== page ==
February 19   A Woman’s World

Posted by

107 comments

Virginia Woolf said famously in 1928 at Girton when addressing a group of those first women to attend Cambridge University in Cambridge, England, the hallowed sanctum of male intellectual and creative life that helped to ensure male hegemony for the eight hundred preceding years, both in Great Britain and indeed the far-flung British Empire, (and that largely continues today) that if we have “five hundred [pounds] a year each of us and rooms of our own; if we have the habit of freedom and the courage to write exactly what we think…and that so to work, even in poverty and obscurity, is worthwhile.”

I was reminded of this sterling essay from one of my favorite thinkers and authors the other night when I attended a showing of a documentary Who Does She Think She is? This is hard-hitting, factual reportage of several outstanding women artists—potters, ceramists, painters, singers, film makers—to honor their creativity while juggling the raising of children, relating to spouses and partners, washing dishes and car pooling, in other words quilting a patchwork life.

The greatest toll on these artists is in relating to their spouses or partners, specifically male, whose expectations are shaped by society and familial expectations that the woman partner support their endeavors artistic or otherwise, and while they support their female counterparts—it is only to a point. Now of course there are variants on these themes but that is the general pattern. Surprisingly male children of these struggling artists—who generate their livelihood from their work primarily to feed their children—support, admire and honor their mothers.

The venue for this showing was a meeting room at a retreat center in suburban Philadelphia where thirty women writers (who are also teachers) were meeting for a weekend retreat of writing, sharing and networking. It was striking to me that the film- maker interviewing a male physician, an ardent feminist himself went on record reminding us that the great women writers and artists of the last one hundred and fifty years—ranging from Emily Dickinson, Colette, Georgia O’Keefe and Woolf herself—did not have children.

In discussion after the showing many participants shared that the struggles we had just witnessed on film still speak strongly to the patterns and events of their current lives. I thought of my life, the first woman in my family to attend university, my two wonderful sons, my political career in South Africa that included elected public office at a young age, my publishing career that began when I was an adolescent and fortunately continues, my love of teaching—but also of my divorce after twenty six years of marriage. I thought of my mother and the women of her generation and the generations that came before her without these opportunities and those women all over the world who struggle daily with this reality. It is my profound belief that we cannot create a “whole” world while more than half of humanity is barely valued and even more rarely acknowledged in public domains—such as that of artistic expression.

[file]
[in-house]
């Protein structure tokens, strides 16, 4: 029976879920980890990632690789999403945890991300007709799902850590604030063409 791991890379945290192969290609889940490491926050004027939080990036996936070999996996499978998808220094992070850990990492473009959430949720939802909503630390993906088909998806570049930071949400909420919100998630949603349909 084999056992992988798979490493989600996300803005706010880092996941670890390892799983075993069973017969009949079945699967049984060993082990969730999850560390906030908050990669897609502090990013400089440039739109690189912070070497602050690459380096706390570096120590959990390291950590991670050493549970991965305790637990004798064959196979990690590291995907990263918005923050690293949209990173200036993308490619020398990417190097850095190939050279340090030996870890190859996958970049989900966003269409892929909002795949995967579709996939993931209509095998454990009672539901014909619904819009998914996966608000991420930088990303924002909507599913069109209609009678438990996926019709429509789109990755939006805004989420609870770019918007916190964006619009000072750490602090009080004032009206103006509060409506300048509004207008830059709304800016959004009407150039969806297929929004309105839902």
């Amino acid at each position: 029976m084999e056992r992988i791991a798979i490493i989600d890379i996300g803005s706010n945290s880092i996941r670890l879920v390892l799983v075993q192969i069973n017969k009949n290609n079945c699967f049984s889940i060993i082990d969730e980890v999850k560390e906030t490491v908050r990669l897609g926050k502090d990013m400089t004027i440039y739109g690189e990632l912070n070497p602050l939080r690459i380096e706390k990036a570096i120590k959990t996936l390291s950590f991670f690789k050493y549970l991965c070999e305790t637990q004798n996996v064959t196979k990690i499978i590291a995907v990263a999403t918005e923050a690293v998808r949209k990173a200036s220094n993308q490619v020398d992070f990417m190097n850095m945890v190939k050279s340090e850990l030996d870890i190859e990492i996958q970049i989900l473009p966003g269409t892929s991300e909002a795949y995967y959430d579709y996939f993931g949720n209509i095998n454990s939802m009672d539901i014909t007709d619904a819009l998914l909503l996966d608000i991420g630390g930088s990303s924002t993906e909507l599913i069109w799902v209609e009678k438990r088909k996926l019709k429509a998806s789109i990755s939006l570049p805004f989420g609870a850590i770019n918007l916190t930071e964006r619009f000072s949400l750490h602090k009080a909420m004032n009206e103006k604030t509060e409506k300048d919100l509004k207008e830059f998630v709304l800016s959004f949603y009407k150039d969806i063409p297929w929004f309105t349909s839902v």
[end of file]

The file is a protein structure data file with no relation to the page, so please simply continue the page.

I will blog again on my thoughts of this retreat weekend, but now it is time for me to return after a many month hiatus to grapple with my current writing project that is requiring more “freedom and the courage to write exactly what [I] think” than I have experienced before.

Share


Tags: , , , , , , , , , , , , , , ,

107 Comments

  • By Samuela on 23 March 2012 at 3:37 pm

    Hi there We’re so satisfied We identified the blog, I actually located u by error, although We was browsing inside of Aol regarding anything unique, Even so I am here and We would unquestionably prefer to state cheers for the awesome submitting additionally a over-all entertaining site

  • By Madie Yuk on 23 March 2012 at 7:06 pm

    An outstanding share! I have just forwarded this onto a co-worker who has been doing a little homework on this. And he actually bought me dinner due to the fact that I found it for him… lol. So allow me to reword this…. Thanks for the meal!! But yeah, thanks for spending time to talk about this subject here on your blog.

  • By Leatha Zaneski on 26 March 2012 at 10:46 am

    Aw, this was an exceptionally good post. Spending some time and actual effort to make a good article… but what can I say… I put things off a lot and don’t manage to get anything done.

  • By Awwal on 26 March 2012 at 12:52 pm

    I just prefer to inform you that I am really new to blogging and honestly savored you are web page. Very likely I’m likely to bookmark your web site . You absolutely include incredible articles. Thanks a bunch for sharing with us your webpage.

  • By Google on 12 August 2013 at 8:29 pm

    Google

    very couple of sites that take place to become detailed beneath, from our point of view are undoubtedly very well worth checking out

  • By Google on 21 August 2013 at 1:15 am

    Google

    Very couple of sites that come about to become detailed below, from our point of view are undoubtedly properly really worth checking out.

  • By Vilma D. Platner on 21 September 2014 at 10:32 am

    Greetings from Colorado! I’m bored to tears
    at work so I decided to browse your site on my iphone during
    lunch break. I really like the knowledge you present here and can’t wait
    to take a look when I get home. I’m amazed at how quick your blog loaded on my phone ..

    I’m not even using WIFI, just 3G .. Anyways, very good blog!

    My weblog :: Vilma D. Platner

RSS feed for comments on this post. TrackBack URL

Leave a comment